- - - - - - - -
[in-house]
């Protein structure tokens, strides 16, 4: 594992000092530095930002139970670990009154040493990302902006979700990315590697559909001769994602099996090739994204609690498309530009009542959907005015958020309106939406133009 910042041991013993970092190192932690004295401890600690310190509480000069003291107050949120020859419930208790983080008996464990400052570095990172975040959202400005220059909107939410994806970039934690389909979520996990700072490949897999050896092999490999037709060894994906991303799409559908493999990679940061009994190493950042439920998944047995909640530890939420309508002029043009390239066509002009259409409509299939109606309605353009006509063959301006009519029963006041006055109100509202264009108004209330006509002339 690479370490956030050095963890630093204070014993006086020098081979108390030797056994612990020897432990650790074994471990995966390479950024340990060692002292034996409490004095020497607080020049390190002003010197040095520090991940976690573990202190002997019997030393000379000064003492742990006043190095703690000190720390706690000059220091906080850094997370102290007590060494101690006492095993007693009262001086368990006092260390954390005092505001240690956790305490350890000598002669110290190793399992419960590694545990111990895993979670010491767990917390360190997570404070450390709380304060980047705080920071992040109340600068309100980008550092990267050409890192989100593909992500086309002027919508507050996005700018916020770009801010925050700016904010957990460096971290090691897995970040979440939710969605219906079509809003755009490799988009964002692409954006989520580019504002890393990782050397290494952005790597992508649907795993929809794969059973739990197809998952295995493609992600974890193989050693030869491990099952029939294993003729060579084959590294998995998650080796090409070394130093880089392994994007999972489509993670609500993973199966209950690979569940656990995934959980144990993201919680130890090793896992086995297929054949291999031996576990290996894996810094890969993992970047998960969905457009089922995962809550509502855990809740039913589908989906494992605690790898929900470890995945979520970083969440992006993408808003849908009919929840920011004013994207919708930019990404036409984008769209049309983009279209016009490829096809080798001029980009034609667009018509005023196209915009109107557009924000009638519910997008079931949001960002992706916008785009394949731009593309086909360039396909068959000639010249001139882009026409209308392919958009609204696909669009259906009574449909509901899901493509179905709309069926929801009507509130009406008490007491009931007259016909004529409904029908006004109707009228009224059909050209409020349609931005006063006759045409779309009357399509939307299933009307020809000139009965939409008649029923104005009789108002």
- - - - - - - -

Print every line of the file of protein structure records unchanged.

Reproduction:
[in-house]
């Protein structure tokens, strides 16, 4: 594992000092530095930002139970670990009154040493990302902006979700990315590697559909001769994602099996090739994204609690498309530009009542959907005015958020309106939406133009 910042041991013993970092190192932690004295401890600690310190509480000069003291107050949120020859419930208790983080008996464990400052570095990172975040959202400005220059909107939410994806970039934690389909979520996990700072490949897999050896092999490999037709060894994906991303799409559908493999990679940061009994190493950042439920998944047995909640530890939420309508002029043009390239066509002009259409409509299939109606309605353009006509063959301006009519029963006041006055109100509202264009108004209330006509002339 690479370490956030050095963890630093204070014993006086020098081979108390030797056994612990020897432990650790074994471990995966390479950024340990060692002292034996409490004095020497607080020049390190002003010197040095520090991940976690573990202190002997019997030393000379000064003492742990006043190095703690000190720390706690000059220091906080850094997370102290007590060494101690006492095993007693009262001086368990006092260390954390005092505001240690956790305490350890000598002669110290190793399992419960590694545990111990895993979670010491767990917390360190997570404070450390709380304060980047705080920071992040109340600068309100980008550092990267050409890192989100593909992500086309002027919508507050996005700018916020770009801010925050700016904010957990460096971290090691897995970040979440939710969605219906079509809003755009490799988009964002692409954006989520580019504002890393990782050397290494952005790597992508649907795993929809794969059973739990197809998952295995493609992600974890193989050693030869491990099952029939294993003729060579084959590294998995998650080796090409070394130093880089392994994007999972489509993670609500993973199966209950690979569940656990995934959980144990993201919680130890090793896992086995297929054949291999031996576990290996894996810094890969993992970047998960969905457009089922995962809550509502855990809740039913589908989906494992605690790898929900470890995945979520970083969440992006993408808003849908009919929840920011004013994207919708930019990404036409984008769209049309983009279209016009490829096809080798001029980009034609667009018509005023196209915009109107557009924000009638519910997008079931949001960002992706916008785009394949731009593309086909360039396909068959000639010249001139882009026409209308392919958009609204696909669009259906009574449909509901899901493509179905709309069926929801009507509130009406008490007491009931007259016909004529409904029908006004109707009228009224059909050209409020349609931005006063006759045409779309009357399509939307299933009307020809000139009965939409008649029923104005009789108002």